I heard an interesting quote recently. I don’t know whom to attribute it to, but it went something like this: “The primary driver for human behavior is desire, not knowledge.” At first glance, this statement is interesting but relatively tame, and not particularly disagreeable. Do you believe it? Does it matter?
If you begin to type in “love your….” on a google search your top hit will be “love yourself”. I suppose that speaks to the times we live in. You must almost type in the whole phrase for “love your enemies” to show up. I’ll take that to mean Jesus’ charge to us in the Sermon on the Mount is slightly less tame and somewhat more disagreeable. Jesus continued his statement with “pray for those who persecute you.” Tame, or not so tame? Agreeable, or disagreeable?
When I read the sermon on the Mount, or hear a message on it, I’m deeply challenged and motivated by it. No, it is not tame, but oh do I agree with it. In it God is giving us a certificate of freedom and a roadmap to change the world. I can just envision what a difference it would make in my life and in the world if I would just put Jesus’ words into practice.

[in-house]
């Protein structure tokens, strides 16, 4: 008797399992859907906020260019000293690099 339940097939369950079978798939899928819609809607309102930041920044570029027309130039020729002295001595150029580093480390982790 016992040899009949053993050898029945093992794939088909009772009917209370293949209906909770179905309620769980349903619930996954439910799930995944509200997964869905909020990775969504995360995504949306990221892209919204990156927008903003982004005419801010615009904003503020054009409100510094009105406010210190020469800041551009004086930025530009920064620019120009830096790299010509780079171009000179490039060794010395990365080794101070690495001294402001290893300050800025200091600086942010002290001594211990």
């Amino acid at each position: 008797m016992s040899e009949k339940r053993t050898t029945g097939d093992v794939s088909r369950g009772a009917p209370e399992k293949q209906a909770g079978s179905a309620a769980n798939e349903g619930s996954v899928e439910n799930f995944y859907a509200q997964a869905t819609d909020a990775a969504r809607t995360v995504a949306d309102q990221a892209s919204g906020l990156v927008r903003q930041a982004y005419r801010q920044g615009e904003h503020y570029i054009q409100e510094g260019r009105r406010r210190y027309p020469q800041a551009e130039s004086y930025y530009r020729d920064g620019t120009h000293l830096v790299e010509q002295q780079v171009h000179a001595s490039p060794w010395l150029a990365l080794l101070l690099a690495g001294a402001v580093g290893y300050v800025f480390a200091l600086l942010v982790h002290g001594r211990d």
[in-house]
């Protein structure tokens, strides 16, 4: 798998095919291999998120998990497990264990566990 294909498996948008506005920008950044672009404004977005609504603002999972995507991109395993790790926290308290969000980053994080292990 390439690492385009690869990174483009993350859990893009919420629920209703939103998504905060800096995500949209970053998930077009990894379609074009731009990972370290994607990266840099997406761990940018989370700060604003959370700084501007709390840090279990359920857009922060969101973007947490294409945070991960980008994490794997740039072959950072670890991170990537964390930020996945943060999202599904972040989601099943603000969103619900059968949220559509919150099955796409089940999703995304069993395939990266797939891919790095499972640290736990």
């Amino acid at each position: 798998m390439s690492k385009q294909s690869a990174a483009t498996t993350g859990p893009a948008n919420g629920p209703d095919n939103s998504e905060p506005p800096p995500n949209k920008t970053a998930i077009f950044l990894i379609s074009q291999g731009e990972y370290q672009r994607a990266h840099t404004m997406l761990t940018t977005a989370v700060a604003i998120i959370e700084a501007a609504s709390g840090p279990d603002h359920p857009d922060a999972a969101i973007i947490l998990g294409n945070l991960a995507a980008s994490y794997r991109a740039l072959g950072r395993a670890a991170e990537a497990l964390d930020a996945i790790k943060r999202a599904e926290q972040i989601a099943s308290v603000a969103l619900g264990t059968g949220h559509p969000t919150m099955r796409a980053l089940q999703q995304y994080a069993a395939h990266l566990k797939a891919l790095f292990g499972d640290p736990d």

But then life comes at you. In fact, I’ve found myself in an ongoing set of circumstances (details shared privately if you are interested) in which I still believe Jesus’ words to be true, but my primary impulse to act goes in the opposite direction. Outbursts of anger, threats, “prayers” for “justice” (think retaliation and harm to my enemies) are my daily bread. I’m nowhere close to wishing my enemy well.
But I was so motivated when I heard the message on the Sermon on the Mount. It really touched me. And I can still feel the power in Jesus’ words. Maybe I should just try harder?
Now go back and reread my opening quote. Could it be the case that I was primarily motivated at the level of knowledge, but not at the level of desire…?